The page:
About this time, Chester Forster entered my life - my mum used to take me up to Scotland to meet him - but he was one of the original crew who were in Drygill in the early 70's, almost before Ralph and Lindsay started doing anything. Chester was a stalwart of Hilton mine, and still knows every nook and cranny there, together with Murton. The photo here shows Geoff Smith looking into a mud filled cavity of huge tabular barite crystals - in amongst the sprawl of fallen blocks that is the Carbonate Shake.

Dick, and his dog - at Mexico mine in the pyromorphite trench

The rescue of Les Jackson..

Another member of the old guard who appeared around this time was Les Jackson. We found the big cavity that's at the top of the website - about a foot across, full of huge green and orange campy crystals - world class...

Geoff Smith and I had been down in the bottom of the opencut for about a week, at the bottom of a little shaft we'd dug, working the cavity. I'd had to hire a generator and kango hammer to drill holes around it, so we could split out the specimens without damaging them. Les appeared one day, jumped down the hole, and squeezed past us with barely a word... I shouted after him that the level further on was dangerous, and barely were the words out of my mouth than a low rumble of falling rock reached our ears. Incredulous, we crawled down the narrow tunnel to where Les had last been seen. It was filled with rock. Somewhere underneath was Les. Geoff scrambled out of the hole, muttering curses under his breath about the fruit cake who had just stopped our extraction of the best cavity of campylite ever found - he headed for Calebreck, and roused Harry and Grant Waller, who sorted the rescue team. Meanwhile, I dug... and dug. By the time the rescue team arrived, I'd found some fingers, and followed them through the rock to a hand. I squeezed it, just as the rest of the team arrived with Grant and Harry. It squeezed back - he was alive! It took many hours of digging to get him out - the roof was a mass of running rock, and he was pinned beneath a huge slab which had protected his chest and kept him alive. He kept shouting at the top of his voice ' I can't breathe.... I can't breathe!!' So good old Les was ok - they airlifted him to Carlisle in the rescue helicopter, after everyone had a jolly good time on the fell, and Geoff and I crawled into our sleeping bags in the landrover, exhausted. Next day we managed to finish getting the rest of the cavity out - mind blowing specimens, one after another, just kept dropping into my trembling hands.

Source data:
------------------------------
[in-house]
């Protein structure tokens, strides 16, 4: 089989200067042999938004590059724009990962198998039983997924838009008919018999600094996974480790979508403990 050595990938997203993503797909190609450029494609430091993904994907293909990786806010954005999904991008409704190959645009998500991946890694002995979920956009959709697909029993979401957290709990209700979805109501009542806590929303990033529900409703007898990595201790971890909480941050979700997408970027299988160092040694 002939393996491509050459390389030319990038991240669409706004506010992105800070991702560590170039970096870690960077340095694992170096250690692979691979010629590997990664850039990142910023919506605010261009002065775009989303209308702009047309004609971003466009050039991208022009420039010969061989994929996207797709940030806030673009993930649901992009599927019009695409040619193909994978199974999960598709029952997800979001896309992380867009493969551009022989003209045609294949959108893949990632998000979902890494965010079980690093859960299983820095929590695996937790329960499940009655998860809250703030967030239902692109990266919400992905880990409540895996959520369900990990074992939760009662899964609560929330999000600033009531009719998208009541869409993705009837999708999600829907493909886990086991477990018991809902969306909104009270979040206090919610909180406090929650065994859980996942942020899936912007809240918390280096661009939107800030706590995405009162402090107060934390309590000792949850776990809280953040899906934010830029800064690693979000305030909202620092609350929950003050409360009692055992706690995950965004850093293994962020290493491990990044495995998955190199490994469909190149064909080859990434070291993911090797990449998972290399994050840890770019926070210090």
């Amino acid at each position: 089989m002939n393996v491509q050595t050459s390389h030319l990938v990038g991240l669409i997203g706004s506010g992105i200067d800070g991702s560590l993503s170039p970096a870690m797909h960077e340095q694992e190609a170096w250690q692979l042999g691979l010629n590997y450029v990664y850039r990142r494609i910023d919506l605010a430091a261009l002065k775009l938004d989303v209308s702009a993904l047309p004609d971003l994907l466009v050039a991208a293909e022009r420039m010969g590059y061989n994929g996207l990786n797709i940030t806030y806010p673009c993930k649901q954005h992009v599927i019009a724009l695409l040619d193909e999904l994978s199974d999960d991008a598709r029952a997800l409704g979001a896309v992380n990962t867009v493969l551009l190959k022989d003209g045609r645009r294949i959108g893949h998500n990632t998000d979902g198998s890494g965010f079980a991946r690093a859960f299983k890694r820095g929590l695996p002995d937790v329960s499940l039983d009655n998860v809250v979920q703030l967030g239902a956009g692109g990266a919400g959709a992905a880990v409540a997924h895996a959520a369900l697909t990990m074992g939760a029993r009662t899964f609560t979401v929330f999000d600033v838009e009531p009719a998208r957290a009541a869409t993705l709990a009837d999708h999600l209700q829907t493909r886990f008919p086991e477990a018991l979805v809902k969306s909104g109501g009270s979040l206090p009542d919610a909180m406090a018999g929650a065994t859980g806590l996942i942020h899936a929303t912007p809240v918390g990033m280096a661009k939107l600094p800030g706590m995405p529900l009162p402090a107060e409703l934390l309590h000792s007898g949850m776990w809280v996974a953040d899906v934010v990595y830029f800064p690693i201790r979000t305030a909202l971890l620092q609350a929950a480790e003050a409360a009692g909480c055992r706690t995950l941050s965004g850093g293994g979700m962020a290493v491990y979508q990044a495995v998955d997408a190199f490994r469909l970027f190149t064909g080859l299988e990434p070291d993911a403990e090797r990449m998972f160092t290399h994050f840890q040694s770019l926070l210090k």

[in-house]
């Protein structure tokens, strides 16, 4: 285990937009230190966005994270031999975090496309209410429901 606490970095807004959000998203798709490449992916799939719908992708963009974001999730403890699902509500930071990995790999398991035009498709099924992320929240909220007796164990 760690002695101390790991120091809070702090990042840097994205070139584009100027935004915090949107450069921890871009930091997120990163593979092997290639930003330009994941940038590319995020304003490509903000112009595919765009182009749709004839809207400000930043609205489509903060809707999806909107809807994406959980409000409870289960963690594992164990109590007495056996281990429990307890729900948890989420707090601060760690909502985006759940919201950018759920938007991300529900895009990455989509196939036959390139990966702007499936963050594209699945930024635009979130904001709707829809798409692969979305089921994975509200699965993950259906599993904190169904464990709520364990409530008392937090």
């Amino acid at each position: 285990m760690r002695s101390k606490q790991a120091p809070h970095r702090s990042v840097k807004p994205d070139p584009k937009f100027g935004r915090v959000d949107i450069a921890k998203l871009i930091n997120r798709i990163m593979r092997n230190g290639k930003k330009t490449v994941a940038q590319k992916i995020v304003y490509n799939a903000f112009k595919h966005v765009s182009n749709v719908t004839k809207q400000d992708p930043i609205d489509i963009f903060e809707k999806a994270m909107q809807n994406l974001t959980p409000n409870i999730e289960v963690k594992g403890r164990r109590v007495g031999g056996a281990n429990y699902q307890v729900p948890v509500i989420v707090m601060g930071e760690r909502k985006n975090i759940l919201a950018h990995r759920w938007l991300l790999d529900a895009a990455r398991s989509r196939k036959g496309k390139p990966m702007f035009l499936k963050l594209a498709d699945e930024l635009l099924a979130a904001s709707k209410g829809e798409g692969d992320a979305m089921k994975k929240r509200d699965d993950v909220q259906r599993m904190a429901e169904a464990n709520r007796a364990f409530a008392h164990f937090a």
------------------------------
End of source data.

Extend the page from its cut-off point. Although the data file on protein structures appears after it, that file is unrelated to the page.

The story nearly ended there.. but it didn't.

When I came back from Australia in 2000, I started to collect again, and ended up at the Bakewell mineral show one year. I was wandering around when a hand appeared on my shoulder and a voice behind me said 'I never did thank 'ee for savin my life...'  I turned around and there was a grinning Les. We both hit the floor in tears really - it was an emotional moment. After a few weeks, Les started to call me almost nightly, telling me he had 'This amazing project Pete - only you can do this - I need you to come and meet me in Weardale'.  After a few months of this, I finally gave in, and arragned to meet Les at the farmhouse at Greenlaws. There were according to Les, fabulous mud filled cavities that stretched for miles, crystals like you've never seen before, a sort of mineral Holy Grail.  Apparently there was a blocked shaft that led to the workings, and he'd briefly been down it many years ago until it collapsed. That day, I agreed a deal with the mine owners - the Pattinson family. Little did I know that it would dictate the course of my life for the next 20 years.